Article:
Food on planes tastes different in part because of the cabin conditions.
Back in 1919, British airline Handley Page Transport made aviation and gastronomical history by serving the first in-flight meal. It wasn’t at all fancy — just a cold sandwich and fruit handed out by “cabin boys” on a flight from London to Paris. Over the next 100 years, however, aircraft meals underwent a variety of changes; in the years after World War II, multicourse suppers were served with tablecloths and real cutlery, a stark departure from today’s precooked and reheated trays or tiny bags of pretzels. In comparison, airline meals of the past look more appealing — and probably tasted better, too. But that may have less to do with food quality, and more to do with altitude. Turns out, cabin conditions required for today’s high-altitude flights affect our taste buds, making even overly sweetened or salted foods bland.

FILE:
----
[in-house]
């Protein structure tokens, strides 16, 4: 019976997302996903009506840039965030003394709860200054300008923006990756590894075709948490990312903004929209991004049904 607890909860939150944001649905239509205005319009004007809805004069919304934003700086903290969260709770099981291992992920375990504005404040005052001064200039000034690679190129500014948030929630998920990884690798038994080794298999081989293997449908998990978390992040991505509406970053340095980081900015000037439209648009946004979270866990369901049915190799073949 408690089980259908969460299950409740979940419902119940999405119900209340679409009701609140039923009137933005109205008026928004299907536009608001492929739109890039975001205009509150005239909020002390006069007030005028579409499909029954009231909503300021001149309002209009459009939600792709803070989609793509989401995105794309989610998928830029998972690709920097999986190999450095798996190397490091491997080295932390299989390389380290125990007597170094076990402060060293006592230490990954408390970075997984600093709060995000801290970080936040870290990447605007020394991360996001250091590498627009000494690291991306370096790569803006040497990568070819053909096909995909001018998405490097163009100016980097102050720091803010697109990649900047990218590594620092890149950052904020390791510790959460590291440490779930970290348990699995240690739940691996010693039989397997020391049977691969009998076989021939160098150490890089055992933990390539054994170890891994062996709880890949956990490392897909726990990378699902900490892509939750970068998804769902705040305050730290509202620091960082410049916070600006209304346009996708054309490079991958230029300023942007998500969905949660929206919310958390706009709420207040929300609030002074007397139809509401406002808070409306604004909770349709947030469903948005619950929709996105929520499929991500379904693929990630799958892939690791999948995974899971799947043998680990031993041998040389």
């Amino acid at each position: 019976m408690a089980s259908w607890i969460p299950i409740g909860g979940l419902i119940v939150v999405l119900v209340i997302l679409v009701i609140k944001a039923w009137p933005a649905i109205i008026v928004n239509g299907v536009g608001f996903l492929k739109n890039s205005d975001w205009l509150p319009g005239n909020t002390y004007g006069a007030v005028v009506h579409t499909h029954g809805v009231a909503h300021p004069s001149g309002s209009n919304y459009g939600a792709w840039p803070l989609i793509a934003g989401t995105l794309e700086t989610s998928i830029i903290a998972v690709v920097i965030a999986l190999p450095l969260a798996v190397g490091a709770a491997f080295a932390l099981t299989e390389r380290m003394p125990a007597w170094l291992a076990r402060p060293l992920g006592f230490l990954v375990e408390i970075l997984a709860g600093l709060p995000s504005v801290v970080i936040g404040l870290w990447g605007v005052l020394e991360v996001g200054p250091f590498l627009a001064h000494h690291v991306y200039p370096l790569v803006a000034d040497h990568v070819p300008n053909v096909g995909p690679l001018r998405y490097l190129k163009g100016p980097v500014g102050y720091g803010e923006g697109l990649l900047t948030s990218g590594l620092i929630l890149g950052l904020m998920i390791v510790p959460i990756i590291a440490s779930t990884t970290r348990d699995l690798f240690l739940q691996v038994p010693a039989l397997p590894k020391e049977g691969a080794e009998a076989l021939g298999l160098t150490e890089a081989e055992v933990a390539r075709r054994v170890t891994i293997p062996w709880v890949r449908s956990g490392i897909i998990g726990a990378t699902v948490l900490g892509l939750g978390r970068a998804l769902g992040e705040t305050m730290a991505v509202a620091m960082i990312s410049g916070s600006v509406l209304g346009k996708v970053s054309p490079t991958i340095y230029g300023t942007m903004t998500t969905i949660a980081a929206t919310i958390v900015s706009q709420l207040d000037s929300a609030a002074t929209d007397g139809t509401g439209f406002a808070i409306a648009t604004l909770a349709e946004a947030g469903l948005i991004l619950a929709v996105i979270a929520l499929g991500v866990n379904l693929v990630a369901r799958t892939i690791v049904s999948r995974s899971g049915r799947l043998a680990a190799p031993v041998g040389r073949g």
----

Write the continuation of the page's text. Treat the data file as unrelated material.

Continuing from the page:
Our sense of taste is heavily impacted by scent, and as many frequent flyers know, air travel can wreak havoc on the mucus membranes inside our noses. Cabin pressure — usually set to the equivalent of about 6,000 to 8,000 feet above sea level — decreases oxygen levels in the blood, which actually dulls the body’s olfactory receptors. The lack of humidity in the air also dries out nasal passages, making taste buds essentially numb, and reducing your perception of saltiness or sweetness by 30%. To make matters worse, studies show that the constant hum of plane engines also reduces our ability to taste sweet and salty foods, though it may actually enhance umami flavors like soy sauce and tomato juice and seasonings like curry and lemongrass. Considering flights of decades past didn’t reach such high altitudes, its likely food tasted better on board, but the trade-off is speed: When Handley Page’s 1919 flight departed, it likely maxed out at 100 mph, a sixth of today’s average flight pace.